This is an image of a deteriorating clock surround on the Colorado County Courthouse, Texas, c. 1970s. Photo: NPS files.
Fitting Your Work to Time and Place
Section 'a' content Section 'b' content Section 'c' content Section 'd' content Section 'e' content
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Working on the Past in Local Historic Districts
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<< The Chrisfield Model : / PRESERVATION / REHABILITATION / RESTORATION / RECONSTRUCTION

This is an image of the property, Chrisfield, after the treatment REHABILITATION has been applied. The property is given a compatible new use as an office complex.  An elevator tower addition is constructed and a missing brick chimney is replaced. Drawing: Martha L. Werenfels, AIA, 1993.

Choosing Rehabilitation as a Treatment

What happens to the house?
Chrisfield is given a compatible new use as an office complex. An elevator tower addition is constructed and a missing brick chimney replaced. The historic character is preserved.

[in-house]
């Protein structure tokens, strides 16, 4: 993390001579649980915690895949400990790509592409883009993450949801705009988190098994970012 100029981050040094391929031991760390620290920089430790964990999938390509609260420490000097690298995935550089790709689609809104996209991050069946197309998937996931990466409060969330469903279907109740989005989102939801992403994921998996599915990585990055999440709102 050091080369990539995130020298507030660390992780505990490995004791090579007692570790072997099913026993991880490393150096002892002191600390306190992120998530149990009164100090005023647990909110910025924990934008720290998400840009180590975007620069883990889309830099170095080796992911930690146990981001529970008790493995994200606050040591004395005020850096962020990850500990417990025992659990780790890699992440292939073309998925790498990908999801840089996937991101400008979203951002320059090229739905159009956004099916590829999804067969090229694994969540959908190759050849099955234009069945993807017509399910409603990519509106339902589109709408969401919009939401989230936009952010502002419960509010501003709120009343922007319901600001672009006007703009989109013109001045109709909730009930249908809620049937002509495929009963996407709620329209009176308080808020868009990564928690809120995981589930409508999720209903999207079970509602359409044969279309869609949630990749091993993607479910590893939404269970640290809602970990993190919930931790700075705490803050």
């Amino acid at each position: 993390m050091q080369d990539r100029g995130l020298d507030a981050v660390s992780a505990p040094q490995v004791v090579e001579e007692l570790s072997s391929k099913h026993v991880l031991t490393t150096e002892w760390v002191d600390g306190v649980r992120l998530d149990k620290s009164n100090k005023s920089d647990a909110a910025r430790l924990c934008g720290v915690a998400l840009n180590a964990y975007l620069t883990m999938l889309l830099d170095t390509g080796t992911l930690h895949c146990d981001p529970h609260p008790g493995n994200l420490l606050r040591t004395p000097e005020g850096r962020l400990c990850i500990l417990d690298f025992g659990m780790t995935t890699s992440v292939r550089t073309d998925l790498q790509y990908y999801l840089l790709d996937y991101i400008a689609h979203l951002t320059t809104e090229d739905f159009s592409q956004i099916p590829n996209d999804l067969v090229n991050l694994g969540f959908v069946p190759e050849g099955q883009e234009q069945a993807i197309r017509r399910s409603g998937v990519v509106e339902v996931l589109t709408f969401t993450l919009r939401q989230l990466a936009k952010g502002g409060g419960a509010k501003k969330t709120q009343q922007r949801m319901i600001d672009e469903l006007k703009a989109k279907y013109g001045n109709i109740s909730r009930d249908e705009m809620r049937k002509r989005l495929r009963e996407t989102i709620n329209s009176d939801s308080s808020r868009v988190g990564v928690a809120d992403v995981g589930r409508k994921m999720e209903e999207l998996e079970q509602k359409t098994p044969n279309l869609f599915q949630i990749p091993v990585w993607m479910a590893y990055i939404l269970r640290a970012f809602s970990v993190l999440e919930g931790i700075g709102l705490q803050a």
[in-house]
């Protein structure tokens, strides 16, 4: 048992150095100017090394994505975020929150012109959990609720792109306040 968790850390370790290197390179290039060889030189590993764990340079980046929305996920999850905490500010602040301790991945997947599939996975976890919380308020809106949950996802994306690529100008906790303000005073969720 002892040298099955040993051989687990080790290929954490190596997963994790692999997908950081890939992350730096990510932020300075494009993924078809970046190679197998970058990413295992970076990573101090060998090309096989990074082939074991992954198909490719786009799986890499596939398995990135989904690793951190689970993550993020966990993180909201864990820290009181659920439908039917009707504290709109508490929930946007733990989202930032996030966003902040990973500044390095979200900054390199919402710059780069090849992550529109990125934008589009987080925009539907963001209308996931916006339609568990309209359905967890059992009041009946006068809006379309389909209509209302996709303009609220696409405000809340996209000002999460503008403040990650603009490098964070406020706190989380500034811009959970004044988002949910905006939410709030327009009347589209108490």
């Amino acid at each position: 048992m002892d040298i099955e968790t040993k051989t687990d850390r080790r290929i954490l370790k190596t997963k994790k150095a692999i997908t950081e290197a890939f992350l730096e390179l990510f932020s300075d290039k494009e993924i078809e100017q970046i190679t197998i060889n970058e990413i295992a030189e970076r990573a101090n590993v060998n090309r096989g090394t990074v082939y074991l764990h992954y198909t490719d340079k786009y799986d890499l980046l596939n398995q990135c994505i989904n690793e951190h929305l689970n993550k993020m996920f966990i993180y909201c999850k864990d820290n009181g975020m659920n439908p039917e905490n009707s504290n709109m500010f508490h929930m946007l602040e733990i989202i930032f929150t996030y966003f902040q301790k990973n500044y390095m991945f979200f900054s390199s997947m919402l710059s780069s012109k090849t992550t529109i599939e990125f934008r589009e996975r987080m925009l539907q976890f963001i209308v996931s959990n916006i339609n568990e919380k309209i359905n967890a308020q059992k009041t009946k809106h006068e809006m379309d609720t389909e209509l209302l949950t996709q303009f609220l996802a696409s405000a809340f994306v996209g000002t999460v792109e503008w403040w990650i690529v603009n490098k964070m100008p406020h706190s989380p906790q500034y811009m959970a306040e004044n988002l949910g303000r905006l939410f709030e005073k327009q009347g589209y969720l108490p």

<<How the Work Fits Time and Place>>

Rehabilitating Chrisfield
Historic materials from 1790 to 1993 are retained and preserved; however, a missing chimney is replaced and a new addition is constructed. All occupancies are represented.

Rehabilitation reflects a property's continuum over time. While emphasizing the retention and repair of historic materials, more latitude is provided for the replacement of deteriorated and missing features. Alterations and additions for an updated use are acceptable so long as they are compatible with the historic character.

<<Key Ideas in the Standards for Rehabilitation >>

Use the property as it was used historically or find a new use
that requires minimal change to distinctive features.

Preserve the historic character (with its changes over time).

Do not make changes that falsify the history of the property.

Repair deteriorated historic materials and features. Replace a severely deteriorated or missing feature using the same material or visually compatible material.

Do not destroy distinctive materials and features when constructing a new addition or making alterations. New work should be compatible with the old, but not try to imitate it. Work should also be reversible, that is, it could be removed in the future, if necessary.

 

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